FirstGroup shares slump after West Coast win risks ‘almost certain bankruptcy’

15 Aug 2012 | News - Comment now

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FirstGroup shares slump after West Coast win risks ‘almost certain bankruptcy’

The stock market has punished transport company FirstGroup (LON:FGP) for beating Virgin Trains to the franchise for running trains on Britain’s West Coast Main Line.
 
The firm’s share price has fallen 9 per cent to 235.8p. Even before the contract award, the stock was down by almost a quarter on its level a year earlier and lagged its travel and leisure sector by around 20 per cent.
 
There is a consensus from analysts that FirstGroup had, in offering £5.5 billion, paid too much to secure a franchise lasting 13 years. Virgin bid an estimated £4.8 billion.
 
FirstGroup is banking on an operating margin of 5 per cent and predicts revenue growth of 10.4 per cent.
 
Gert Zonneveld, a Panmure Gordon analyst, commented, ‘The double-digit revenue growth forecast looks aggressive and significantly higher than Virgin Rail’s 8.5 per cent. We believe there are substantial risks in respect of revenues falling short of expectations.’
 
Gerald Khoo, an analyst at Espírito Santo, agreed that the company’s ‘revenue growth assumptions appear highly optimistic’. He warned that ‘there may be substantial downside risk’ from the deal.
 
The gravest warning came from Sir Richard Branson, founder of the Virgin Group. Slamming the ‘insanity’ of the tender process, he claimed that FirstGroup faced bankruptcy.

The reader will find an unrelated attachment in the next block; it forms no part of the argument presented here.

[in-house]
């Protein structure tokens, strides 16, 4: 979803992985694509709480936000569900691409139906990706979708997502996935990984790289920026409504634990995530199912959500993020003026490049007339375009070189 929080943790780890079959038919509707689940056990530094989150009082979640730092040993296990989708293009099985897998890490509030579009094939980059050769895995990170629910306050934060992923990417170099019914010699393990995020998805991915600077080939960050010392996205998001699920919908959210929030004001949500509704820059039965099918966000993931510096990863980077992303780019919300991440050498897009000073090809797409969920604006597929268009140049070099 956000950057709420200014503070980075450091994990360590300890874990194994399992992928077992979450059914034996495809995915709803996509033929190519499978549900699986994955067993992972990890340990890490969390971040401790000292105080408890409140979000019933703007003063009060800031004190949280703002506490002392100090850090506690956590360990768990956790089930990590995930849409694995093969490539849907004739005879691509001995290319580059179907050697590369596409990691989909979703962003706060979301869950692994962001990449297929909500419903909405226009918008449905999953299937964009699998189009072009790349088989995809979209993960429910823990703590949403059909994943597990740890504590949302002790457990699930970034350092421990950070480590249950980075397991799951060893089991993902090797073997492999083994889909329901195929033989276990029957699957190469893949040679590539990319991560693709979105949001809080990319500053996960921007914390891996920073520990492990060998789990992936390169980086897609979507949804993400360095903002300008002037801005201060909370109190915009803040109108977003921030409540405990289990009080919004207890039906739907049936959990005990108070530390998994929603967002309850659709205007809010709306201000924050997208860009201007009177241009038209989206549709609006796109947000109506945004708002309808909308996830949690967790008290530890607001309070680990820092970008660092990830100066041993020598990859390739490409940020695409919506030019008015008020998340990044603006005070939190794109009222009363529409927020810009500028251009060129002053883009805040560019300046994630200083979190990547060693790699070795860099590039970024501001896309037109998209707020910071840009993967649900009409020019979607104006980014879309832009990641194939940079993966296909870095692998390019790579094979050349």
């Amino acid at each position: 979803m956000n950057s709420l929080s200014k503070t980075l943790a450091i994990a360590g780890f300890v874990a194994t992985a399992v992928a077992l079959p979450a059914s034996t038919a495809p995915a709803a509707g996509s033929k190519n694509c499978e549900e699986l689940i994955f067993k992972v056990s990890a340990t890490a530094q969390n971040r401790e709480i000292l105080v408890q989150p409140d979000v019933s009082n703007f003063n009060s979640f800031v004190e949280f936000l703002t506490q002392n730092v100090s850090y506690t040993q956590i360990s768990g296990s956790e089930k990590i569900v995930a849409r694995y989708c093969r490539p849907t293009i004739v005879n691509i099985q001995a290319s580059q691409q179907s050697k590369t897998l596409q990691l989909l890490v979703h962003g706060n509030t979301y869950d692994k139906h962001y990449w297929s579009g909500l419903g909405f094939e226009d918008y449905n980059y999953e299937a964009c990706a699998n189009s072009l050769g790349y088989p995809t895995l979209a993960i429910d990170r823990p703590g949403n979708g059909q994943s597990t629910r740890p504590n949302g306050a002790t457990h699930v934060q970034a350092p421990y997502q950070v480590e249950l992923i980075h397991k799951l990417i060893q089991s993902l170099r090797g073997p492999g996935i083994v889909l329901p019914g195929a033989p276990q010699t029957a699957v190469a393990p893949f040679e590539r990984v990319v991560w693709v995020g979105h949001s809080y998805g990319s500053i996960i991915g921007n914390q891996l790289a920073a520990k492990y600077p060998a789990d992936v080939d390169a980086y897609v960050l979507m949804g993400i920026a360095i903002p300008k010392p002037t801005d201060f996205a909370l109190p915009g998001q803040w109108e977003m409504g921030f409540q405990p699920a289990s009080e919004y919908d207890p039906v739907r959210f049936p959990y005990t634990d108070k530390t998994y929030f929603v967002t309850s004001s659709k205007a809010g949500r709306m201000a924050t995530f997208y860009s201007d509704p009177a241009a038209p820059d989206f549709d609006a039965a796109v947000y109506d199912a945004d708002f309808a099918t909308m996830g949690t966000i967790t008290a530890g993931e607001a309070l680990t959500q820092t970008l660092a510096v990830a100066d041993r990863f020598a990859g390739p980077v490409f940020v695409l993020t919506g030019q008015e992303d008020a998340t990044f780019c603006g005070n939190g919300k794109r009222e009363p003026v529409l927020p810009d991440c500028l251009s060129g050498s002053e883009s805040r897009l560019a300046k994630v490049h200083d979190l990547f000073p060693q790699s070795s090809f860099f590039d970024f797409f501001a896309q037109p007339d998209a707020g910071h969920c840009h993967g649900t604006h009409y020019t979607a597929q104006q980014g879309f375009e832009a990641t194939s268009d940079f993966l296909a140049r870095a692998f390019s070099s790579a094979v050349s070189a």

Sir Richard said, ‘We did not want to risk letting everybody down with almost certain bankruptcy at some time during the franchise, as happened to GNER and National Express who overbid on the East Coast mainline. Sadly, the government has chosen to take that risk with FirstGroup’.
 
But John Lawson, an Investec analyst, dissented. ‘The debate is likely to rage for some time as to whether FirstGroup has overbid or not’.
 
‘From a FirstGroup viewpoint, however, this well-leaked win is a rare bit of good news, not just for the additional rail income for the next 13 years and 4 months, but also as it takes some pressure off the balance sheet’.
 
The immediate costs to FirstGroup will be high, though. It has promised to slash standard fares by an average of 15 per cent over the first two years of the contract, and will have to add 11 new trains, without job losses.
 
Tim O'Toole, FirstGroup’s chief executive, dismissed ‘all the dire predictions’. He assured sceptics that the company ‘has a track record of winning deliverable bids’.

But investors will recall that in 2011 FirstGroup had to step down from its Great Western franchise because the recession rendered the contract terms unsustainable.
 

Related topics: FirstGroup, Rail fares, Railways, Virgin Trains, West Coast Main Line

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